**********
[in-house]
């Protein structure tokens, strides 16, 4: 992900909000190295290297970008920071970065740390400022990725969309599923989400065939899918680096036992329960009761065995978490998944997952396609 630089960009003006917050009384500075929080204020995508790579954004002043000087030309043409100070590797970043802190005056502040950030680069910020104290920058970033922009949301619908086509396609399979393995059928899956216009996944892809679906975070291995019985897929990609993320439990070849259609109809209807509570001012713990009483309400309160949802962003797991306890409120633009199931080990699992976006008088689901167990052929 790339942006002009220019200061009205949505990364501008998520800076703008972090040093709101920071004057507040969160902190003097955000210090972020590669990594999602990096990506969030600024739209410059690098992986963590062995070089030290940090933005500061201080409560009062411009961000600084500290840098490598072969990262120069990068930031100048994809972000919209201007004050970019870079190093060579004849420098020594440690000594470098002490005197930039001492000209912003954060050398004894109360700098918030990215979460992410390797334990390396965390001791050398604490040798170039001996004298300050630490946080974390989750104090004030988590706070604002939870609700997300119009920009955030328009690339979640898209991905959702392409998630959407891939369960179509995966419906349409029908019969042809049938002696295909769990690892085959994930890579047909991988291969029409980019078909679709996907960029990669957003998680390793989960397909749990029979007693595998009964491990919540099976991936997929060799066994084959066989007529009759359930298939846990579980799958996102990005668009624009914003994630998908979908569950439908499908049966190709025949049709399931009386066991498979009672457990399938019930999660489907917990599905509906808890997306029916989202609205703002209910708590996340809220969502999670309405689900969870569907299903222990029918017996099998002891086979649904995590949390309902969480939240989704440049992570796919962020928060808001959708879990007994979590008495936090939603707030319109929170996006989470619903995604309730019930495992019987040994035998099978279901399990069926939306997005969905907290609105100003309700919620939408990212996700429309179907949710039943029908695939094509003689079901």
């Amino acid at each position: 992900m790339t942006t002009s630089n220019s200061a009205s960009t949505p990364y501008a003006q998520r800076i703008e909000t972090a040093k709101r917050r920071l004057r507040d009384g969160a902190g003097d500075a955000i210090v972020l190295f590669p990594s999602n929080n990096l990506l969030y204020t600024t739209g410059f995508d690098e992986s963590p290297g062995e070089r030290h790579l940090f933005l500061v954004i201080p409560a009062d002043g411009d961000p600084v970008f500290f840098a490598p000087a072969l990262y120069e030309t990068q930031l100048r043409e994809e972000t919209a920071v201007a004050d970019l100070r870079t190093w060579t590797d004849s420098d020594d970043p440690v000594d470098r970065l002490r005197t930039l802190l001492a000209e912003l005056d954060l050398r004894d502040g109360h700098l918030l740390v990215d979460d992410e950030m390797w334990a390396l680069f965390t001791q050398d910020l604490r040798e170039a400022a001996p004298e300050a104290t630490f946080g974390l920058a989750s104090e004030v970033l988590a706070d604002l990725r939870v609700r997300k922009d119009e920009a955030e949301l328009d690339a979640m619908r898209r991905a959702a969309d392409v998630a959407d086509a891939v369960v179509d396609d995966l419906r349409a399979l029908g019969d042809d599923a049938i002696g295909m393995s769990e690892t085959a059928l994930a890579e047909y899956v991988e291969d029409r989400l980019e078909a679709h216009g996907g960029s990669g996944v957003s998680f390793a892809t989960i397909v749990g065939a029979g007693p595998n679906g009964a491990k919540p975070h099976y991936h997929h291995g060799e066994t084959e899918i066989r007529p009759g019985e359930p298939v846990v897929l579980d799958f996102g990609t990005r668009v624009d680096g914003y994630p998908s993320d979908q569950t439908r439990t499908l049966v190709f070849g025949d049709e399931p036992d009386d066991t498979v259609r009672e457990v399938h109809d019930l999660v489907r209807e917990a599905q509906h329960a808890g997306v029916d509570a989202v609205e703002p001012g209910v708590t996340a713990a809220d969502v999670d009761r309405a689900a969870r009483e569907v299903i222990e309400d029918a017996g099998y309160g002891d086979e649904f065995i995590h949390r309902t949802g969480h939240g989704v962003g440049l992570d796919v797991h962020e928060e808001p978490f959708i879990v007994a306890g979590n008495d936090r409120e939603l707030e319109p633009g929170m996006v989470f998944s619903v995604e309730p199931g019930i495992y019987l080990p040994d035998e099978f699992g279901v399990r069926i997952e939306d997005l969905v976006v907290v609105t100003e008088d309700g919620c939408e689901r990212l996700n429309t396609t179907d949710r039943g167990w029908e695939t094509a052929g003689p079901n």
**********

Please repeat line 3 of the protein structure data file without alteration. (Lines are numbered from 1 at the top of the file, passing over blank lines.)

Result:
């Amino acid at each position: 992900m790339t942006t002009s630089n220019s200061a009205s960009t949505p990364y501008a003006q998520r800076i703008e909000t972090a040093k709101r917050r920071l004057r507040d009384g969160a902190g003097d500075a955000i210090v972020l190295f590669p990594s999602n929080n990096l990506l969030y204020t600024t739209g410059f995508d690098e992986s963590p290297g062995e070089r030290h790579l940090f933005l500061v954004i201080p409560a009062d002043g411009d961000p600084v970008f500290f840098a490598p000087a072969l990262y120069e030309t990068q930031l100048r043409e994809e972000t919209a920071v201007a004050d970019l100070r870079t190093w060579t590797d004849s420098d020594d970043p440690v000594d470098r970065l002490r005197t930039l802190l001492a000209e912003l005056d954060l050398r004894d502040g109360h700098l918030l740390v990215d979460d992410e950030m390797w334990a390396l680069f965390t001791q050398d910020l604490r040798e170039a400022a001996p004298e300050a104290t630490f946080g974390l920058a989750s104090e004030v970033l988590a706070d604002l990725r939870v609700r997300k922009d119009e920009a955030e949301l328009d690339a979640m619908r898209r991905a959702a969309d392409v998630a959407d086509a891939v369960v179509d396609d995966l419906r349409a399979l029908g019969d042809d599923a049938i002696g295909m393995s769990e690892t085959a059928l994930a890579e047909y899956v991988e291969d029409r989400l980019e078909a679709h216009g996907g960029s990669g996944v957003s998680f390793a892809t989960i397909v749990g065939a029979g007693p595998n679906g009964a491990k919540p975070h099976y991936h997929h291995g060799e066994t084959e899918i066989r007529p009759g019985e359930p298939v846990v897929l579980d799958f996102g990609t990005r668009v624009d680096g914003y994630p998908s993320d979908q569950t439908r439990t499908l049966v190709f070849g025949d049709e399931p036992d009386d066991t498979v259609r009672e457990v399938h109809d019930l999660v489907r209807e917990a599905q509906h329960a808890g997306v029916d509570a989202v609205e703002p001012g209910v708590t996340a713990a809220d969502v999670d009761r309405a689900a969870r009483e569907v299903i222990e309400d029918a017996g099998y309160g002891d086979e649904f065995i995590h949390r309902t949802g969480h939240g989704v962003g440049l992570d796919v797991h962020e928060e808001p978490f959708i879990v007994a306890g979590n008495d936090r409120e939603l707030e319109p633009g929170m996006v989470f998944s619903v995604e309730p199931g019930i495992y019987l080990p040994d035998e099978f699992g279901v399990r069926i997952e939306d997005l969905v976006v907290v609105t100003e008088d309700g919620c939408e689901r990212l996700n429309t396609t179907d949710r039943g167990w029908e695939t094509a052929g003689p079901n």